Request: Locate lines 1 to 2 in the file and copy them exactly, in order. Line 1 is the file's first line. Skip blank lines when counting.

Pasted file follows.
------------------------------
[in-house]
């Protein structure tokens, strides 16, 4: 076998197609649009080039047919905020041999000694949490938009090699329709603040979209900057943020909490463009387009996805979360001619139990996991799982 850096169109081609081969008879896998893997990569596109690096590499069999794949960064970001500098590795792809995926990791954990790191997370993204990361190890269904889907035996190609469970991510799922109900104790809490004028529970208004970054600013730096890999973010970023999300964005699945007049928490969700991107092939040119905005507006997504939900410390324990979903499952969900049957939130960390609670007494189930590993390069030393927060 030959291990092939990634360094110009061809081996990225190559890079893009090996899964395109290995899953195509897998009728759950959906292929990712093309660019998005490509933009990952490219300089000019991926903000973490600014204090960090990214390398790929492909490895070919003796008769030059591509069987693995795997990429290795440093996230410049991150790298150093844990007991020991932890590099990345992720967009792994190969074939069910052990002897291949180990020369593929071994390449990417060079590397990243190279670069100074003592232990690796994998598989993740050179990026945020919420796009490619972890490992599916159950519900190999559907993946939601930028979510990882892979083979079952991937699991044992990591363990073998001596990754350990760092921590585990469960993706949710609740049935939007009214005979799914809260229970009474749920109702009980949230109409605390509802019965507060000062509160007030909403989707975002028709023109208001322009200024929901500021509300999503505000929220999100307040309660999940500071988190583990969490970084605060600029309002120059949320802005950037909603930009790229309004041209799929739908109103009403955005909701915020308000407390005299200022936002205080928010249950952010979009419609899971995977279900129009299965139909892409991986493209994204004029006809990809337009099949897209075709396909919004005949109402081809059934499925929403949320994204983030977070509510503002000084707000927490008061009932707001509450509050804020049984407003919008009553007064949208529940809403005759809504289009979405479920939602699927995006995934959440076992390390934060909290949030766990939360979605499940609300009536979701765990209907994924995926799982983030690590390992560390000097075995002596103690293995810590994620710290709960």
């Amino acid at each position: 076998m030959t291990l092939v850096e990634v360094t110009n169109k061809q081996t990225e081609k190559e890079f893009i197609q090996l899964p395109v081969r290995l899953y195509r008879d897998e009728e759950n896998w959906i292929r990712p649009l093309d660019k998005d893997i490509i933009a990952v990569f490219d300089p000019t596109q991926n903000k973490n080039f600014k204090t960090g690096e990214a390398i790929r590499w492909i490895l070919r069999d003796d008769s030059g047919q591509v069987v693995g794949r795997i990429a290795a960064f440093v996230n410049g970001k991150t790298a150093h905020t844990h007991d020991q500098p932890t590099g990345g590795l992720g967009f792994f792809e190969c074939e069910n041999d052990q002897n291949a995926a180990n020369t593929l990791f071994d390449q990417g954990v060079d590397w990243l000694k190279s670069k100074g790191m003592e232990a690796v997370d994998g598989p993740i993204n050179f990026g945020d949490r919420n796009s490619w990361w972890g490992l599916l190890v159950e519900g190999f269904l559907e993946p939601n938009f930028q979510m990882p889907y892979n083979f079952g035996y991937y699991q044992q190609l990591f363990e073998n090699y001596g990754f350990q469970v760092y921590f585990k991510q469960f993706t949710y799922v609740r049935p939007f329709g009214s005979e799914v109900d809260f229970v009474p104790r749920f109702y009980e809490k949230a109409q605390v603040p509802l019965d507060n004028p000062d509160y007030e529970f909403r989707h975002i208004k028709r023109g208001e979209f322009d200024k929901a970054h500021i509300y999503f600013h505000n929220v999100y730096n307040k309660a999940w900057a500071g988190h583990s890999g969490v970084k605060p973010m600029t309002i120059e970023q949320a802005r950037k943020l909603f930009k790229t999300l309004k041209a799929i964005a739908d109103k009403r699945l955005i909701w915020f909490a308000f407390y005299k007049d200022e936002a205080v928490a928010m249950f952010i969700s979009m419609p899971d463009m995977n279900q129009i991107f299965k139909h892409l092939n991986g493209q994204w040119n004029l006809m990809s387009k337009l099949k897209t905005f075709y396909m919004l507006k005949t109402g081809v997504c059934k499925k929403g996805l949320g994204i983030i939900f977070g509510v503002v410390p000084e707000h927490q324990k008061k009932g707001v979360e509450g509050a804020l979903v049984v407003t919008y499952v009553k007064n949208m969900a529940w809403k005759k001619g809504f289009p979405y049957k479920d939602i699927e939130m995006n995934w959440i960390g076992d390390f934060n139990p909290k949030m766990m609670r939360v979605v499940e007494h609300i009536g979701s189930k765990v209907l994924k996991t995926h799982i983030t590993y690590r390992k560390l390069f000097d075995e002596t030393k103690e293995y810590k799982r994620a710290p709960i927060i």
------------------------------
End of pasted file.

[in-house]
């Protein structure tokens, strides 16, 4: 076998197609649009080039047919905020041999000694949490938009090699329709603040979209900057943020909490463009387009996805979360001619139990996991799982 850096169109081609081969008879896998893997990569596109690096590499069999794949960064970001500098590795792809995926990791954990790191997370993204990361190890269904889907035996190609469970991510799922109900104790809490004028529970208004970054600013730096890999973010970023999300964005699945007049928490969700991107092939040119905005507006997504939900410390324990979903499952969900049957939130960390609670007494189930590993390069030393927060 030959291990092939990634360094110009061809081996990225190559890079893009090996899964395109290995899953195509897998009728759950959906292929990712093309660019998005490509933009990952490219300089000019991926903000973490600014204090960090990214390398790929492909490895070919003796008769030059591509069987693995795997990429290795440093996230410049991150790298150093844990007991020991932890590099990345992720967009792994190969074939069910052990002897291949180990020369593929071994390449990417060079590397990243190279670069100074003592232990690796994998598989993740050179990026945020919420796009490619972890490992599916159950519900190999559907993946939601930028979510990882892979083979079952991937699991044992990591363990073998001596990754350990760092921590585990469960993706949710609740049935939007009214005979799914809260229970009474749920109702009980949230109409605390509802019965507060000062509160007030909403989707975002028709023109208001322009200024929901500021509300999503505000929220999100307040309660999940500071988190583990969490970084605060600029309002120059949320802005950037909603930009790229309004041209799929739908109103009403955005909701915020308000407390005299200022936002205080928010249950952010979009419609899971995977279900129009299965139909892409991986493209994204004029006809990809337009099949897209075709396909919004005949109402081809059934499925929403949320994204983030977070509510503002000084707000927490008061009932707001509450509050804020049984407003919008009553007064949208529940809403005759809504289009979405479920939602699927995006995934959440076992390390934060909290949030766990939360979605499940609300009536979701765990209907994924995926799982983030690590390992560390000097075995002596103690293995810590994620710290709960």